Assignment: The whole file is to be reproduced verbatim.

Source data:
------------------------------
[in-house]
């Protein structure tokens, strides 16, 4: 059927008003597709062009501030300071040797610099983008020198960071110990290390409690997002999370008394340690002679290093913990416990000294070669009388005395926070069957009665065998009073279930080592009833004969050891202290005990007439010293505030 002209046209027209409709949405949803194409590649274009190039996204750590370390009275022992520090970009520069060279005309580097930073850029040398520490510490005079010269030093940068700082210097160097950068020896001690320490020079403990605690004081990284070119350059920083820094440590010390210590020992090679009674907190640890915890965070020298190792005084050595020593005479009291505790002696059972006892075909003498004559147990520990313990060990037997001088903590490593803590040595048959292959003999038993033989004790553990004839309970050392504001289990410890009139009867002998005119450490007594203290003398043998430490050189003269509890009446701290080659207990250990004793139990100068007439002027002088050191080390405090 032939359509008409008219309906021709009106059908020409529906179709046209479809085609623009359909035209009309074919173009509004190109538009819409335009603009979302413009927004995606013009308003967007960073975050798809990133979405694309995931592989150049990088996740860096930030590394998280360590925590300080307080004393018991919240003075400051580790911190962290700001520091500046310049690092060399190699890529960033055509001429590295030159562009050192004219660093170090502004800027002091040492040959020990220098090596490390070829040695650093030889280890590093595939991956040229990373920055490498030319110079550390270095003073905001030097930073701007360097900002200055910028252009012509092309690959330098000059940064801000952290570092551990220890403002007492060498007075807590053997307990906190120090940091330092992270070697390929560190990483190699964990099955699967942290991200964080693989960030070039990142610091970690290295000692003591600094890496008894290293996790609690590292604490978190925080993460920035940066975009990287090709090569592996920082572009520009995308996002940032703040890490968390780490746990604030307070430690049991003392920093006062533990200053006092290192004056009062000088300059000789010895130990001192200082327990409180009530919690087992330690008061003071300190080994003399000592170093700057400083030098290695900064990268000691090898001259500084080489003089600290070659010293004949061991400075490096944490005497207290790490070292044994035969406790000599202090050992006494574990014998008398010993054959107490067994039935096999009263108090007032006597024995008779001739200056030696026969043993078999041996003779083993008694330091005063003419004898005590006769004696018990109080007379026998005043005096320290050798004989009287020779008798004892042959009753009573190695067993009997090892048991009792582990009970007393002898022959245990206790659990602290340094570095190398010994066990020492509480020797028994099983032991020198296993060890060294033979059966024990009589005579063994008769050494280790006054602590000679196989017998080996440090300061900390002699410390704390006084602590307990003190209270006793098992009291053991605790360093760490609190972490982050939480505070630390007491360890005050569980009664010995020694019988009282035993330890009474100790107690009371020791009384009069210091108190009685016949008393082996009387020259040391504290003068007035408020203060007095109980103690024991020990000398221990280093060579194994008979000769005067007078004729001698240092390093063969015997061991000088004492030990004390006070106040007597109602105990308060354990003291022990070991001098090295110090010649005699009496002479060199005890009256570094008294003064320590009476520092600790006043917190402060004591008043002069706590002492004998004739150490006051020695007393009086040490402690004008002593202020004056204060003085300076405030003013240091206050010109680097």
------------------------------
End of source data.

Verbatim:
[in-house]
């Protein structure tokens, strides 16, 4: 059927008003597709062009501030300071040797610099983008020198960071110990290390409690997002999370008394340690002679290093913990416990000294070669009388005395926070069957009665065998009073279930080592009833004969050891202290005990007439010293505030 002209046209027209409709949405949803194409590649274009190039996204750590370390009275022992520090970009520069060279005309580097930073850029040398520490510490005079010269030093940068700082210097160097950068020896001690320490020079403990605690004081990284070119350059920083820094440590010390210590020992090679009674907190640890915890965070020298190792005084050595020593005479009291505790002696059972006892075909003498004559147990520990313990060990037997001088903590490593803590040595048959292959003999038993033989004790553990004839309970050392504001289990410890009139009867002998005119450490007594203290003398043998430490050189003269509890009446701290080659207990250990004793139990100068007439002027002088050191080390405090 032939359509008409008219309906021709009106059908020409529906179709046209479809085609623009359909035209009309074919173009509004190109538009819409335009603009979302413009927004995606013009308003967007960073975050798809990133979405694309995931592989150049990088996740860096930030590394998280360590925590300080307080004393018991919240003075400051580790911190962290700001520091500046310049690092060399190699890529960033055509001429590295030159562009050192004219660093170090502004800027002091040492040959020990220098090596490390070829040695650093030889280890590093595939991956040229990373920055490498030319110079550390270095003073905001030097930073701007360097900002200055910028252009012509092309690959330098000059940064801000952290570092551990220890403002007492060498007075807590053997307990906190120090940091330092992270070697390929560190990483190699964990099955699967942290991200964080693989960030070039990142610091970690290295000692003591600094890496008894290293996790609690590292604490978190925080993460920035940066975009990287090709090569592996920082572009520009995308996002940032703040890490968390780490746990604030307070430690049991003392920093006062533990200053006092290192004056009062000088300059000789010895130990001192200082327990409180009530919690087992330690008061003071300190080994003399000592170093700057400083030098290695900064990268000691090898001259500084080489003089600290070659010293004949061991400075490096944490005497207290790490070292044994035969406790000599202090050992006494574990014998008398010993054959107490067994039935096999009263108090007032006597024995008779001739200056030696026969043993078999041996003779083993008694330091005063003419004898005590006769004696018990109080007379026998005043005096320290050798004989009287020779008798004892042959009753009573190695067993009997090892048991009792582990009970007393002898022959245990206790659990602290340094570095190398010994066990020492509480020797028994099983032991020198296993060890060294033979059966024990009589005579063994008769050494280790006054602590000679196989017998080996440090300061900390002699410390704390006084602590307990003190209270006793098992009291053991605790360093760490609190972490982050939480505070630390007491360890005050569980009664010995020694019988009282035993330890009474100790107690009371020791009384009069210091108190009685016949008393082996009387020259040391504290003068007035408020203060007095109980103690024991020990000398221990280093060579194994008979000769005067007078004729001698240092390093063969015997061991000088004492030990004390006070106040007597109602105990308060354990003291022990070991001098090295110090010649005699009496002479060199005890009256570094008294003064320590009476520092600790006043917190402060004591008043002069706590002492004998004739150490006051020695007393009086040490402690004008002593202020004056204060003085300076405030003013240091206050010109680097």